Jacob Gerritsz Cuyp Locations
Painter and draughtsman. Probably taught by his father, he entered the Guild of St Luke in Dordrecht in 1617, the same year that he executed an important commission to portray the masters of the Holland Mint (Dordrecht, Mus. van Gijn). He was the Guild bookkeeper in 1629, 1633, 1637 and 1641 and, according to Houbraken, led Dordrecht fine painters in their separation from the Guild in 1642. Jacob married Aertken van Cooten from Utrecht in 1618; his only child, (3) Aelbert Cuyp, was born two years later. Related Paintings of Jacob Gerritsz Cuyp :. | The Angel Is Opening Christ's Tomb | The Grape Grower | Portrait of a Child | Tulip Field | La cosecha de fruta |
Related Artists:Pietro Antonio Lorenzoni
Pietro Antonio Lorenzoni (1721 - 1782) was an Italian painter who is believed to have painted several portraits of Wolfgang Amadeus Mozart and his family: "The Boy Mozart" (1763), his sister Maria Anna Mozart in "Nannerl as a Child" (1763) and a portrait of their father Leopold Mozart (c. 1765). He arrived in Salzburg, Austria in the 1740s and first wanted to paint Wolfgang and Nannerl. His protege, Johann Nepomuk della Croce, painted a Mozart family portrait in 1780.Richard Cosway
English Rococo Era Miniaturist, 1742-1821,Painter, draughtsman, dealer and collector. Probably the son of a schoolmaster, he showed a precocious talent for drawing and studied at Shipley's Drawing School in the Strand, where he won several prizes. He attended the Richmond House academy, set up by Charles Lennox, 3rd Duke of Richmond, where he met Giovanni Battista Cipriani. He first exhibited at the Society of Artists in 1760, showing there again between 1767 and 1779. He also showed at the Free Society of Artists between 1761 and 1766. In 1769 he entered the Royal Academy Schools, becoming an ARA in 1770, when he began to exhibit at the Academy, and RA the following year. In 1781 Cosway married the Anglo-Florentine artist Maria Cosway, n?e Hadfield, and they moved in 1784 to Schomberg House, Pall Mall, which became a centre for fashionable London society. In 1786 he made a brief visit to Paris and in 1791 he moved to a larger house in Stratford Place, London. John MacWhirter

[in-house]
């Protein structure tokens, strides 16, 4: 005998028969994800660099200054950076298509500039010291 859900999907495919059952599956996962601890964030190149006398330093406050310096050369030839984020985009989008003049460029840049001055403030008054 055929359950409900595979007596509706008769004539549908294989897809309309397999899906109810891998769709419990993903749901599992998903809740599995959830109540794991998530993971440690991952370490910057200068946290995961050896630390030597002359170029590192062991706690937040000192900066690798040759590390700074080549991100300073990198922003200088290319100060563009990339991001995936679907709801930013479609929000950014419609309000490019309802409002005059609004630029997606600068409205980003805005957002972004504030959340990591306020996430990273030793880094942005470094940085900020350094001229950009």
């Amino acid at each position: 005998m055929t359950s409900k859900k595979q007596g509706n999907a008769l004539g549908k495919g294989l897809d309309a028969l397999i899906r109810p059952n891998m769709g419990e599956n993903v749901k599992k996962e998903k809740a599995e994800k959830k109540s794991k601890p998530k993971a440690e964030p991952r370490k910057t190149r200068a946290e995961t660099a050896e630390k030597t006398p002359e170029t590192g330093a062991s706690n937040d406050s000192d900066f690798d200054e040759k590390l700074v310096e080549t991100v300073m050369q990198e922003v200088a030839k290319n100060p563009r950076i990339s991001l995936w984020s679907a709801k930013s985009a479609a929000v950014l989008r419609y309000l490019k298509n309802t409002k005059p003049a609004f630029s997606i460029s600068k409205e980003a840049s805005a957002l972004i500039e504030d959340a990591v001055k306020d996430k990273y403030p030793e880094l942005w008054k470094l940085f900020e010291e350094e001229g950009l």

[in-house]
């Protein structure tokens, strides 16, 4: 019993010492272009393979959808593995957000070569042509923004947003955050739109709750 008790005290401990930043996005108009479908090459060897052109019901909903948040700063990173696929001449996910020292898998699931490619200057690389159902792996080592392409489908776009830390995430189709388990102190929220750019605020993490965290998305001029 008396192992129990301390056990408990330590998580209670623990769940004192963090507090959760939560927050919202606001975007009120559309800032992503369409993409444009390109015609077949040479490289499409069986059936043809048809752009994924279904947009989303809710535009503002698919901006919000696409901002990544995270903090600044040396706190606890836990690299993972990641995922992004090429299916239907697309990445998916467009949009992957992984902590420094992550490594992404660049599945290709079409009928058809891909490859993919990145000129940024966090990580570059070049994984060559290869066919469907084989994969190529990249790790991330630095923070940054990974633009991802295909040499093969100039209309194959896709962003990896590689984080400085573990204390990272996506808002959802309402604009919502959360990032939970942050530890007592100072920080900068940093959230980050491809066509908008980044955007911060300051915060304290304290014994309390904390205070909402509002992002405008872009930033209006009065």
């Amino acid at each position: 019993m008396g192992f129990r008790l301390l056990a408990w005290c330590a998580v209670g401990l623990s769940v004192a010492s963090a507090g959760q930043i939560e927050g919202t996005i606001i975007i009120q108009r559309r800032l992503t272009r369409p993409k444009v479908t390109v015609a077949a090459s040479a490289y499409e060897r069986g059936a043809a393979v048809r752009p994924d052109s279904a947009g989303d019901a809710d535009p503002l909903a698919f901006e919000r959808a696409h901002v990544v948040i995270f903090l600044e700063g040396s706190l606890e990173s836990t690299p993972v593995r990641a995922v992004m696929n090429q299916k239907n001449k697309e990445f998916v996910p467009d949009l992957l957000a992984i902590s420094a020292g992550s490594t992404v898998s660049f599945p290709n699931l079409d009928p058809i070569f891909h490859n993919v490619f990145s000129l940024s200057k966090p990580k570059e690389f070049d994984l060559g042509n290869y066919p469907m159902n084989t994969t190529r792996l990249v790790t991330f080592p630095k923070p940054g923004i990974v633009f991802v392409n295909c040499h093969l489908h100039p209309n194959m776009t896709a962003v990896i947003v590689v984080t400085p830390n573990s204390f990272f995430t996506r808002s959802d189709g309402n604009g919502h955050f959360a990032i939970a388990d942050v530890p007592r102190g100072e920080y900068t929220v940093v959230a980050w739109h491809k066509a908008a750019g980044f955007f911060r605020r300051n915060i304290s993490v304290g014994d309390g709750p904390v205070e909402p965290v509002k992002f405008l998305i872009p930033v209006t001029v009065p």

(27 March 1839 Slateford, Water of Leith - 28 January 1911 London) was a Scottish landscape painter.
John was the third of four children. He attended a school in Colinton, and after his father's death was apprenticed to Oliver & Boyd, booksellers in Edinburgh. He stayed there for only a few months and then in 1851 enrolled at the Trustees Academy under Robert Scott Lauder and John Ballantyne (1815-97). He spent long periods sketching and studying nature outdoors. His first painting to be exhibited at the Royal Scottish Academy at age 14, was 'Old Cottage at Braid'. In 1880, he was made an Honorary Member of the Royal Scottish Academy. Exploring and painting abroad he visited Italy, Sicily, Switzerland, Austria, Turkey, Norway and the U.S.A. - the Alps being a great inspiration. He moved to London in 1867 and on 4 May 1893 was elected a Royal Academician.
MacWhirter specialised in romantic landscapes with a great fondness for trees, spending much time in the hilly countryside of Perthshire. Initially, under the influence of John Everett Millais, he experimented with the detailed images of the Pre-Raphaelites, but later adopted a more sweeping style. With John Pettie he illustrated The Postman's Bag (Strahan, 1862), and Wordsworth's Poetry for the Young (Strahan, 1863).